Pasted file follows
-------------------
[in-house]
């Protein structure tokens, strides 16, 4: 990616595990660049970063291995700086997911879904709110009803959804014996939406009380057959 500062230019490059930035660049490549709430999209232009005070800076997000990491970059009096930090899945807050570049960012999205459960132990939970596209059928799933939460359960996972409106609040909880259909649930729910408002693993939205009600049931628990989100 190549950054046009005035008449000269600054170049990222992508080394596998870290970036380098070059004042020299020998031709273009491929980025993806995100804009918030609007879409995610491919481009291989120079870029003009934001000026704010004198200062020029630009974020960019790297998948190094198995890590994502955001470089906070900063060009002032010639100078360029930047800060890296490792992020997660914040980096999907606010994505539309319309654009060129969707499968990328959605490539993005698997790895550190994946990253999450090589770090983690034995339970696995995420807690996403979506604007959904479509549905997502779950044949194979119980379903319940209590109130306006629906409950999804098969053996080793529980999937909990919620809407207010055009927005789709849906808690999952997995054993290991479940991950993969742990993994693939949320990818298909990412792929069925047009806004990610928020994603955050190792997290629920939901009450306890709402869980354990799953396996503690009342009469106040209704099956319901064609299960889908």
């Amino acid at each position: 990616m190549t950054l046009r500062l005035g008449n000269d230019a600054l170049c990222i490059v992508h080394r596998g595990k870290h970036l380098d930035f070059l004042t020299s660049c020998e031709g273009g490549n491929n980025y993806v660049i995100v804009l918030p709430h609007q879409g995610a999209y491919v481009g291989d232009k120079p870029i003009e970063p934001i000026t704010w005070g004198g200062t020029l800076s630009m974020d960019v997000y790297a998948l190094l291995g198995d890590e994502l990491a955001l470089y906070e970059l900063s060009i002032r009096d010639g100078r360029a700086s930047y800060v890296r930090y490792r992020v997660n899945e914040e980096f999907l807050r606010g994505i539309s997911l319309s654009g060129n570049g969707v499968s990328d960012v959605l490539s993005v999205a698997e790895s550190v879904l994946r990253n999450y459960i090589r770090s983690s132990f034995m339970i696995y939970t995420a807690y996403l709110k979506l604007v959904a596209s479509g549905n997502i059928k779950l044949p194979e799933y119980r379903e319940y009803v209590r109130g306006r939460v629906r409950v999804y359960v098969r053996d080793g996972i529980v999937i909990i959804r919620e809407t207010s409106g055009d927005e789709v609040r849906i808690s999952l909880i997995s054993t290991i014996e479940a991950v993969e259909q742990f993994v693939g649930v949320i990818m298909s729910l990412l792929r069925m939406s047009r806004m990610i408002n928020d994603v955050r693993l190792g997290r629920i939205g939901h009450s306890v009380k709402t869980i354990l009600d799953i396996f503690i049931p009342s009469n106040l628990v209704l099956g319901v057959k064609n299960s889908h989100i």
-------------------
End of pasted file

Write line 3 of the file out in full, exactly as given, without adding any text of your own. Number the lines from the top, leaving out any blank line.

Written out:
């Amino acid at each position: 990616m190549t950054l046009r500062l005035g008449n000269d230019a600054l170049c990222i490059v992508h080394r596998g595990k870290h970036l380098d930035f070059l004042t020299s660049c020998e031709g273009g490549n491929n980025y993806v660049i995100v804009l918030p709430h609007q879409g995610a999209y491919v481009g291989d232009k120079p870029i003009e970063p934001i000026t704010w005070g004198g200062t020029l800076s630009m974020d960019v997000y790297a998948l190094l291995g198995d890590e994502l990491a955001l470089y906070e970059l900063s060009i002032r009096d010639g100078r360029a700086s930047y800060v890296r930090y490792r992020v997660n899945e914040e980096f999907l807050r606010g994505i539309s997911l319309s654009g060129n570049g969707v499968s990328d960012v959605l490539s993005v999205a698997e790895s550190v879904l994946r990253n999450y459960i090589r770090s983690s132990f034995m339970i696995y939970t995420a807690y996403l709110k979506l604007v959904a596209s479509g549905n997502i059928k779950l044949p194979e799933y119980r379903e319940y009803v209590r109130g306006r939460v629906r409950v999804y359960v098969r053996d080793g996972i529980v999937i909990i959804r919620e809407t207010s409106g055009d927005e789709v609040r849906i808690s999952l909880i997995s054993t290991i014996e479940a991950v993969e259909q742990f993994v693939g649930v949320i990818m298909s729910l990412l792929r069925m939406s047009r806004m990610i408002n928020d994603v955050r693993l190792g997290r629920i939205g939901h009450s306890v009380k709402t869980i354990l009600d799953i396996f503690i049931p009342s009469n106040l628990v209704l099956g319901v057959k064609n299960s889908h989100i």